US Election: Do ‘blacks’ have a chance?

The United States presidential election scheduled on November 4, this year, will be the 56th consecutive quadrennial election for president and vice president.

The United States presidential election scheduled on November 4, this year, will be the 56th consecutive quadrennial election for president and vice president.

It is a quite complex process generally divided into four steps: the primary race, January, Super Tuesday and the spring.

The primary race mainly witnesses the start of candidates in the different parties who struggle to raise funds for their campaign and win a maximum of delegates. To gain votes candidates try to collect a maximum of the delegates voice in different states and thus secure their nomination in their respective party.

The two outstanding parties: The Republicans and the Democrats start a continuous competition during these months to win delegates in most states. In the run for delegates, the Democrats’ candidates each need 2025 delegates to win the race, as for the Republicans, they need 2380 delegates.

In the on-going explosive primaries, five presidential candidates stood out; three Republican candidates: John Mc Cain, Mitt Romney and Mike Huckabee, and two Democrat candidates: Hilary Clinton and Barack Obama. At this stage of the primaries, each candidate tried to raise funds for his campaign and made eloquent speeches to highlight his/her qualities.

In the republican side, after a serious flop in his popularity, John Mc Cain surprisingly came back to the fore after the Super Tuesday with 714 delegates. His sudden win ahead of his ‘colleagues’ led Mitt Romney to suspend his US presidential campaign: "If I fight on in my campaign, all the way to the convention, I would forestall the launch of a national campaign and make it more likely that Senator Clinton or Obama would win".

As the race and Super Tuesday seemed to be favorable for Mc Cain, it has however left a tight knot between the two Democrat candidates.

Clinton and Obama begun their campaign with a vigorous competition between them at times attacking each other and at other times praising each other. It is really hard to decide which one is heading as they both at some point lead or lose. Though in the same party, they have quite opposing policies and ideas. Clinton is of course well seen in this presidential as she incarnates experience and beneficiates from the support of her husband Bill Clinton. She is highly supported by the women as well as the senior population and the Hispanics.

However, the fact that she is a Clinton, she is seen with a bad eye by the people as the government then would appear as a repeated shift of reign between the Bush and the Clinton family. As a result of the Super Tuesday, held on the 6th of February, Clinton took a slight advance over Barack Obama with 1060 delegates compared to 981 delegates for Obama. On the Super Tuesday, the latter won more states - 13 out of 22 states- than Hilary but she won the state of California which has the most delegates.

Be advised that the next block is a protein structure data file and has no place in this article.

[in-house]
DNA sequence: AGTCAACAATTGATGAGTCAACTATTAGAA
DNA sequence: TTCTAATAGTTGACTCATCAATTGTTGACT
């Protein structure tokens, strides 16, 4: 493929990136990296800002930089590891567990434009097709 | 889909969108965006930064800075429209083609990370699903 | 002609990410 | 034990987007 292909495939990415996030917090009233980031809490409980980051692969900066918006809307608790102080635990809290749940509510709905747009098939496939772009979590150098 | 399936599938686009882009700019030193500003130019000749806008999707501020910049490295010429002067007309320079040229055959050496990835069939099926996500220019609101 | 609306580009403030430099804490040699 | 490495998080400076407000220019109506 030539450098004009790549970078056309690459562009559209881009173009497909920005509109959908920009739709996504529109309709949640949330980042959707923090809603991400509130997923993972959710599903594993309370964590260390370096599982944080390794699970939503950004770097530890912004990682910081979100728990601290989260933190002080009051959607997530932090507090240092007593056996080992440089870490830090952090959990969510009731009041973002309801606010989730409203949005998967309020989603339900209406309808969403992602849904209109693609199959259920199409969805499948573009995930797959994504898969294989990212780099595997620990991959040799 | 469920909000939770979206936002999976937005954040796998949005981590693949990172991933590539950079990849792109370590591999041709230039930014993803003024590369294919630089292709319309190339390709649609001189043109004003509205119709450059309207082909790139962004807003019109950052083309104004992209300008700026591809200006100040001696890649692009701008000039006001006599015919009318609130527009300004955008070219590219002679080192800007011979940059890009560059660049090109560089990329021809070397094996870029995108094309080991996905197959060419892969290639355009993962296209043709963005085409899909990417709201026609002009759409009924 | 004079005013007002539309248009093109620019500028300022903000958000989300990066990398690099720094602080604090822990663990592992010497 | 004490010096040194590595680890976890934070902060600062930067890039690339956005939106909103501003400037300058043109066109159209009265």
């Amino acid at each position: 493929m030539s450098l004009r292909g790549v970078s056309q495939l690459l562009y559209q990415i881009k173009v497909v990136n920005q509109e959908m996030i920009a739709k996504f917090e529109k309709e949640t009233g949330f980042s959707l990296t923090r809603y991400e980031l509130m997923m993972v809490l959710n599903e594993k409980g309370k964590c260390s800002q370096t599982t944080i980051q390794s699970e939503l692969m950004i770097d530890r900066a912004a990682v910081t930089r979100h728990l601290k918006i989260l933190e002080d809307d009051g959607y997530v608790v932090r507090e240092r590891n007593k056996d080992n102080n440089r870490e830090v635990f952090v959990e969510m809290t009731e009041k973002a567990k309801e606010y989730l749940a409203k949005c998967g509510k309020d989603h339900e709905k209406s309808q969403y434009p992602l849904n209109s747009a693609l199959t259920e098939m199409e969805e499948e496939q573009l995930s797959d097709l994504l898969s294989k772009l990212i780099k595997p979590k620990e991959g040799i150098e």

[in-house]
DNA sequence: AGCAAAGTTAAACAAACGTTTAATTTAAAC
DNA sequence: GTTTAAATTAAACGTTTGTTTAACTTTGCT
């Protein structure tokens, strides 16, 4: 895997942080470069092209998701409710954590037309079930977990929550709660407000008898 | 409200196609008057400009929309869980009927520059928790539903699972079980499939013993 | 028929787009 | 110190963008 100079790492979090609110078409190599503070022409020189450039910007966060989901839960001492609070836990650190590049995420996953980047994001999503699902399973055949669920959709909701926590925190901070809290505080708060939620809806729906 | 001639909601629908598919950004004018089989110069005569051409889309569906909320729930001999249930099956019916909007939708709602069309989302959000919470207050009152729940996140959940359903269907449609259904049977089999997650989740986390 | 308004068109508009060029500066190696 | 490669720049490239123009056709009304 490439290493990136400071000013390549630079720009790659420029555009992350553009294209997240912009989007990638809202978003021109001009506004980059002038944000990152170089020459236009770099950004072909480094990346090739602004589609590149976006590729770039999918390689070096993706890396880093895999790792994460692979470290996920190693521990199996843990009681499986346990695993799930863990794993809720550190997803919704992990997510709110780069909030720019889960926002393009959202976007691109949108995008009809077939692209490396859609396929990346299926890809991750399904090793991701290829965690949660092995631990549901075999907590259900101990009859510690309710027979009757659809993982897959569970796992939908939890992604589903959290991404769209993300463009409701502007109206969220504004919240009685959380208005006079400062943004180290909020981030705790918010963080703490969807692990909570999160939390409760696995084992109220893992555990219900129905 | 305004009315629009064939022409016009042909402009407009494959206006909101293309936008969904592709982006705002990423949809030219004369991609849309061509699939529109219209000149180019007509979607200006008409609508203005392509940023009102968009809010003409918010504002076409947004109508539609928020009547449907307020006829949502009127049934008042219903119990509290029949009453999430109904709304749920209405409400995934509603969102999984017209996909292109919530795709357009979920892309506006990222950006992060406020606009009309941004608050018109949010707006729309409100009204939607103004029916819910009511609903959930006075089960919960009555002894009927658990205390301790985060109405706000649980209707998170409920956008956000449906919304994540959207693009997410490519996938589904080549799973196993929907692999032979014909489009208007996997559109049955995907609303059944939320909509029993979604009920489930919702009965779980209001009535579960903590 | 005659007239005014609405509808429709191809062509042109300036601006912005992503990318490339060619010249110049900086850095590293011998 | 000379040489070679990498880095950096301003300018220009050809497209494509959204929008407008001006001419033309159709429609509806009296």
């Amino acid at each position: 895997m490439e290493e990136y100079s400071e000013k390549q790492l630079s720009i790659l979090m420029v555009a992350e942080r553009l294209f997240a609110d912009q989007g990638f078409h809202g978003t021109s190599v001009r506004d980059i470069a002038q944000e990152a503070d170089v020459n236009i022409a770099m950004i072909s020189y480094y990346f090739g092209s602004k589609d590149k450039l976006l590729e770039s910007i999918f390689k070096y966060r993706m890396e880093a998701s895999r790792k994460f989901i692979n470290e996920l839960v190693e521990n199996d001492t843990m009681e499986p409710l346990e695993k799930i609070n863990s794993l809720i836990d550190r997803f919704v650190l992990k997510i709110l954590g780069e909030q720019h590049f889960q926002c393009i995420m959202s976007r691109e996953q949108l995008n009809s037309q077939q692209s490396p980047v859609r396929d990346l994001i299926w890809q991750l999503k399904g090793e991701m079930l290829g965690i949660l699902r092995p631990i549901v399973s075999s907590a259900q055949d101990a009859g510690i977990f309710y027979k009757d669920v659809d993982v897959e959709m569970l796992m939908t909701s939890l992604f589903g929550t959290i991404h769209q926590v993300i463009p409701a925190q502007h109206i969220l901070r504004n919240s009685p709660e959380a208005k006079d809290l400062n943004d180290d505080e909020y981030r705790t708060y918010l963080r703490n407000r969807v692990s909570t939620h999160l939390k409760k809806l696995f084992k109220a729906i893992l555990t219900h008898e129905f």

Still, the race between them is very close and Obama soon after his slight defeat won votes in the states of Washington, Nebraska and Louisiana and thus closed the gap between him and Clinton.

The real plus of Barack Obama is that he brings a new fresh wave of ideas and ideal in the race. He is notably against the war in Iraq. His nomination would bring a real positive change in the US and he has already shown in his speeches – like the one he held on UCLA campus in California- his great aptitudes worthy of a US president.

Obama is highly supported by the African- American population and the middle aged white men. As in the Democrat party, it seems impossible to decide between Clinton and Obama, in the Republicans, Mc Cain seems well ahead his party opponents. He should however strongly consider Huckabee’s recent victory in three pro Republican states.

Meanwhile, the candidates still have more months to prove themselves and convince the electorate. The democrats have up to the August 25 before the Democratic National Convention nominates its democratic candidate for the presidency and the Republican National Convention will nominate its candidate on the September. The last step will be the final race between the two nominated candidates where one will eventually be voted in January as the new president of the United States.

The 2008 presidential are highly publicised in international media throughout the world especially with the unusual fact that the two Democrat front runners are a woman and a black man. It could be a first in the history of the United States to have a woman or an African-American as a president.

But let’s not get too excited since the race is not yet over and could still hold unanticipated turn of events like Mc Cain who seem to relax on his conservative policies and gains more and more votes. He could actually become a strong adversary for the democrats. In any case the 2008 presidential will certainly be full of surprises and new development which could generate a real change and evolution in the States.

The election coincides with the 2008 Senate elections, House of Representatives elections, and gubernatorial elections, as well as many state and local elections.


Subscribe to The New Times E-Paper

You want to chat directly with us? Send us a message on WhatsApp at +250 788 310 999    


Follow The New Times on Google News